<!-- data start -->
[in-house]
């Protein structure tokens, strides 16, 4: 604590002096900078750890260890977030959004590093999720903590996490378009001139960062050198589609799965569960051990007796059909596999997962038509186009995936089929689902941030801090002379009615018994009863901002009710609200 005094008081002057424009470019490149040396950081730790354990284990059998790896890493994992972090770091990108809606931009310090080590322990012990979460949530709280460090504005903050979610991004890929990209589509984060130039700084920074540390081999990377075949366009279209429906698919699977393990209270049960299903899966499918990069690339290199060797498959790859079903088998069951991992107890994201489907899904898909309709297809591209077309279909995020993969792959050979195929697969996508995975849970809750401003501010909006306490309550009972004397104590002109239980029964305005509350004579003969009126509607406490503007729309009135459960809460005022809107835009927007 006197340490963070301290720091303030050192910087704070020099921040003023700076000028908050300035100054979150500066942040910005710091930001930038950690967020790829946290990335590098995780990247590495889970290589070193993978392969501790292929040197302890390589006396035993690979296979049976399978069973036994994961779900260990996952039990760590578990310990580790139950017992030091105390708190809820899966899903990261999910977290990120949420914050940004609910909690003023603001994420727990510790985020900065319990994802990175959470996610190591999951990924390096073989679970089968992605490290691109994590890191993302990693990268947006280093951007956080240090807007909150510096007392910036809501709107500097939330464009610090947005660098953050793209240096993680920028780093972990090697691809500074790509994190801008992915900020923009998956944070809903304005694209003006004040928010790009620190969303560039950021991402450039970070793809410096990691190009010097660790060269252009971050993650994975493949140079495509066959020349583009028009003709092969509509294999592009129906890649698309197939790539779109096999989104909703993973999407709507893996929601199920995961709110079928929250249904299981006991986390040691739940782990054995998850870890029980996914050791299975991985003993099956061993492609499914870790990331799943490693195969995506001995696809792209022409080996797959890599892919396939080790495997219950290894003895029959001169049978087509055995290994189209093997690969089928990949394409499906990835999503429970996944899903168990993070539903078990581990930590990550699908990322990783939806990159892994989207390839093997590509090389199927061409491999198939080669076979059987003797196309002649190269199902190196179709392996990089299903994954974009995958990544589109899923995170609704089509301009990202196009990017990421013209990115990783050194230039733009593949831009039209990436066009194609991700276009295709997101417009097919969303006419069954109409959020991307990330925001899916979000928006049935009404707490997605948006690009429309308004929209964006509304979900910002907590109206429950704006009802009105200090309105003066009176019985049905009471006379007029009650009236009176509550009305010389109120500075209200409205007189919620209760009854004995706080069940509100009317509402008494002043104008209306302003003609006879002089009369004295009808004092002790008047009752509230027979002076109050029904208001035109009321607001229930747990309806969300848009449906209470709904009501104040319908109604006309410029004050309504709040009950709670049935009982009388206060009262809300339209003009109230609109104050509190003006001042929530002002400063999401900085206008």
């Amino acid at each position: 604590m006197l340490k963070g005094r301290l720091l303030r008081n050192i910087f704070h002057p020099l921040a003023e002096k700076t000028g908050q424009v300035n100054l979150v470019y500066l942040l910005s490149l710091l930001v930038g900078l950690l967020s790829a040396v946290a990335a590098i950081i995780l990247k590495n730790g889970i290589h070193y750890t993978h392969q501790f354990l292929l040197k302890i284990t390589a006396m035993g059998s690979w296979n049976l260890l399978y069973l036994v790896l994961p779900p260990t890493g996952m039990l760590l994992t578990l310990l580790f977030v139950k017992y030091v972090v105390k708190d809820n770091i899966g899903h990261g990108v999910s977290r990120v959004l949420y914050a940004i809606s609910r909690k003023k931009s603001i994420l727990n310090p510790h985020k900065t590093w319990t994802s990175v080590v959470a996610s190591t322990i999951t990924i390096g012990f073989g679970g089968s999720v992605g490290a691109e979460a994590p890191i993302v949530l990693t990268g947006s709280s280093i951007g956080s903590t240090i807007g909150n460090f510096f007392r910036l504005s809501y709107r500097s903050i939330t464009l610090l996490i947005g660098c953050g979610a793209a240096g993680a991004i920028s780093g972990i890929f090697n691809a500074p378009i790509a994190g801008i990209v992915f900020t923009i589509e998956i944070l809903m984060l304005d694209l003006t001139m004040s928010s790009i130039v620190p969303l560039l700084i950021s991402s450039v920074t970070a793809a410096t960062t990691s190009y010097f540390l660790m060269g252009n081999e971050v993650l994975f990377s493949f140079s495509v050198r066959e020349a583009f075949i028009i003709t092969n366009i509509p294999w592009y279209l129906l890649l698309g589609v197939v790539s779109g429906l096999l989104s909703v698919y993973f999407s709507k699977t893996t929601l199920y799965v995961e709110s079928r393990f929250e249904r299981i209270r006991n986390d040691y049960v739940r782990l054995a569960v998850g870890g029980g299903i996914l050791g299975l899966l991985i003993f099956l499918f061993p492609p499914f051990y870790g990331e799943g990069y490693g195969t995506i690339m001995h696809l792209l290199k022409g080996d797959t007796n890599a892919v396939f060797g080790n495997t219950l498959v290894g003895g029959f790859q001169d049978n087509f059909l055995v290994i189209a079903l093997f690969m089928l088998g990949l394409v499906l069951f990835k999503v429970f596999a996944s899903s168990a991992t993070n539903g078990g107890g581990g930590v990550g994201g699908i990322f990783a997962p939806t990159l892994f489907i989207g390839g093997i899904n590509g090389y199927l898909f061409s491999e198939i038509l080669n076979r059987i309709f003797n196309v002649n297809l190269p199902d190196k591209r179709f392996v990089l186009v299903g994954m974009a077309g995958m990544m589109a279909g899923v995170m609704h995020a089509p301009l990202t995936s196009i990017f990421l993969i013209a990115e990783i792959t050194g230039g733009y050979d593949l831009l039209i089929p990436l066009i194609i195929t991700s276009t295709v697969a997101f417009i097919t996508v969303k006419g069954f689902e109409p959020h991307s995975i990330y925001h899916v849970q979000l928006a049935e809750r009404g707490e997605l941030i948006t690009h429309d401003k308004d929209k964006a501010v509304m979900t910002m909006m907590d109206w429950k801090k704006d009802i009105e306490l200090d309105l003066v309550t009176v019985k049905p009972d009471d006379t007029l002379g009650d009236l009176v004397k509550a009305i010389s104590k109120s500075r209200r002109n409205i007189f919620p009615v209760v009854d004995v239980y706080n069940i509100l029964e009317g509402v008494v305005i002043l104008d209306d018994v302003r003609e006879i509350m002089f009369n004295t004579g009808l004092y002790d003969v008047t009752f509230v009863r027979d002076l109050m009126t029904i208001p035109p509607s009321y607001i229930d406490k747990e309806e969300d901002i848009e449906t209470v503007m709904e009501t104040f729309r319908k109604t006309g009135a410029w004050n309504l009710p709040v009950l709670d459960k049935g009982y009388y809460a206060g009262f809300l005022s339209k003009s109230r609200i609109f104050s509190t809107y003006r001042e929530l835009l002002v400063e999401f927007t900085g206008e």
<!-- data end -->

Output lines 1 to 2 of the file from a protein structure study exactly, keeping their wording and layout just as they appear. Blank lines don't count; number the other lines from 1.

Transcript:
[in-house]
């Protein structure tokens, strides 16, 4: 604590002096900078750890260890977030959004590093999720903590996490378009001139960062050198589609799965569960051990007796059909596999997962038509186009995936089929689902941030801090002379009615018994009863901002009710609200 005094008081002057424009470019490149040396950081730790354990284990059998790896890493994992972090770091990108809606931009310090080590322990012990979460949530709280460090504005903050979610991004890929990209589509984060130039700084920074540390081999990377075949366009279209429906698919699977393990209270049960299903899966499918990069690339290199060797498959790859079903088998069951991992107890994201489907899904898909309709297809591209077309279909995020993969792959050979195929697969996508995975849970809750401003501010909006306490309550009972004397104590002109239980029964305005509350004579003969009126509607406490503007729309009135459960809460005022809107835009927007 006197340490963070301290720091303030050192910087704070020099921040003023700076000028908050300035100054979150500066942040910005710091930001930038950690967020790829946290990335590098995780990247590495889970290589070193993978392969501790292929040197302890390589006396035993690979296979049976399978069973036994994961779900260990996952039990760590578990310990580790139950017992030091105390708190809820899966899903990261999910977290990120949420914050940004609910909690003023603001994420727990510790985020900065319990994802990175959470996610190591999951990924390096073989679970089968992605490290691109994590890191993302990693990268947006280093951007956080240090807007909150510096007392910036809501709107500097939330464009610090947005660098953050793209240096993680920028780093972990090697691809500074790509994190801008992915900020923009998956944070809903304005694209003006004040928010790009620190969303560039950021991402450039970070793809410096990691190009010097660790060269252009971050993650994975493949140079495509066959020349583009028009003709092969509509294999592009129906890649698309197939790539779109096999989104909703993973999407709507893996929601199920995961709110079928929250249904299981006991986390040691739940782990054995998850870890029980996914050791299975991985003993099956061993492609499914870790990331799943490693195969995506001995696809792209022409080996797959890599892919396939080790495997219950290894003895029959001169049978087509055995290994189209093997690969089928990949394409499906990835999503429970996944899903168990993070539903078990581990930590990550699908990322990783939806990159892994989207390839093997590509090389199927061409491999198939080669076979059987003797196309002649190269199902190196179709392996990089299903994954974009995958990544589109899923995170609704089509301009990202196009990017990421013209990115990783050194230039733009593949831009039209990436066009194609991700276009295709997101417009097919969303006419069954109409959020991307990330925001899916979000928006049935009404707490997605948006690009429309308004929209964006509304979900910002907590109206429950704006009802009105200090309105003066009176019985049905009471006379007029009650009236009176509550009305010389109120500075209200409205007189919620209760009854004995706080069940509100009317509402008494002043104008209306302003003609006879002089009369004295009808004092002790008047009752509230027979002076109050029904208001035109009321607001229930747990309806969300848009449906209470709904009501104040319908109604006309410029004050309504709040009950709670049935009982009388206060009262809300339209003009109230609109104050509190003006001042929530002002400063999401900085206008």